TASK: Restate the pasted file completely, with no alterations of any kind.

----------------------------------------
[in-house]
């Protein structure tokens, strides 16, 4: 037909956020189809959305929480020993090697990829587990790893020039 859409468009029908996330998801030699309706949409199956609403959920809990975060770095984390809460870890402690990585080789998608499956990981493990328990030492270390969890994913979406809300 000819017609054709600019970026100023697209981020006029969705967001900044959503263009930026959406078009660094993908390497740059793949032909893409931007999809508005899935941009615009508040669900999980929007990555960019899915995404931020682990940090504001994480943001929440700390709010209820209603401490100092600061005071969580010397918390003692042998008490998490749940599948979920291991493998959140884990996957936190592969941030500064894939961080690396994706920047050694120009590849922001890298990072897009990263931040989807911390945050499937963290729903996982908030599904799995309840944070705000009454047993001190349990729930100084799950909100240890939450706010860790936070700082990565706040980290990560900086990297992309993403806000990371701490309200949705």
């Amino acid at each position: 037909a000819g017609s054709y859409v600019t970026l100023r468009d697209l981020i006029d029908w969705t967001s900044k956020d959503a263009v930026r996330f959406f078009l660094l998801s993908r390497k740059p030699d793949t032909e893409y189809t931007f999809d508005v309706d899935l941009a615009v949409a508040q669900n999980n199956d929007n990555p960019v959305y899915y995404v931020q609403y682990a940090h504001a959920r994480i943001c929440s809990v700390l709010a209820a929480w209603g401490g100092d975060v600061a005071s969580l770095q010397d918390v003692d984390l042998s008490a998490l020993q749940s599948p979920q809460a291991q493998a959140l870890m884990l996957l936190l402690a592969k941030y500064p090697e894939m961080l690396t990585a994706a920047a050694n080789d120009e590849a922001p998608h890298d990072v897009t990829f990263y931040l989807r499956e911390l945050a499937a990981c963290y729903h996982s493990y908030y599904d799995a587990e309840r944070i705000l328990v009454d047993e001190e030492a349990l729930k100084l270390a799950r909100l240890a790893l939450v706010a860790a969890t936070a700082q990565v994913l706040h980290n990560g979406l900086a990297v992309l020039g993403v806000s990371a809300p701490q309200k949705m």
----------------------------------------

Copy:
[in-house]
């Protein structure tokens, strides 16, 4: 037909956020189809959305929480020993090697990829587990790893020039 859409468009029908996330998801030699309706949409199956609403959920809990975060770095984390809460870890402690990585080789998608499956990981493990328990030492270390969890994913979406809300 000819017609054709600019970026100023697209981020006029969705967001900044959503263009930026959406078009660094993908390497740059793949032909893409931007999809508005899935941009615009508040669900999980929007990555960019899915995404931020682990940090504001994480943001929440700390709010209820209603401490100092600061005071969580010397918390003692042998008490998490749940599948979920291991493998959140884990996957936190592969941030500064894939961080690396994706920047050694120009590849922001890298990072897009990263931040989807911390945050499937963290729903996982908030599904799995309840944070705000009454047993001190349990729930100084799950909100240890939450706010860790936070700082990565706040980290990560900086990297992309993403806000990371701490309200949705």
């Amino acid at each position: 037909a000819g017609s054709y859409v600019t970026l100023r468009d697209l981020i006029d029908w969705t967001s900044k956020d959503a263009v930026r996330f959406f078009l660094l998801s993908r390497k740059p030699d793949t032909e893409y189809t931007f999809d508005v309706d899935l941009a615009v949409a508040q669900n999980n199956d929007n990555p960019v959305y899915y995404v931020q609403y682990a940090h504001a959920r994480i943001c929440s809990v700390l709010a209820a929480w209603g401490g100092d975060v600061a005071s969580l770095q010397d918390v003692d984390l042998s008490a998490l020993q749940s599948p979920q809460a291991q493998a959140l870890m884990l996957l936190l402690a592969k941030y500064p090697e894939m961080l690396t990585a994706a920047a050694n080789d120009e590849a922001p998608h890298d990072v897009t990829f990263y931040l989807r499956e911390l945050a499937a990981c963290y729903h996982s493990y908030y599904d799995a587990e309840r944070i705000l328990v009454d047993e001190e030492a349990l729930k100084l270390a799950r909100l240890a790893l939450v706010a860790a969890t936070a700082q990565v994913l706040h980290n990560g979406l900086a990297v992309l020039g993403v806000s990371a809300p701490q309200k949705m």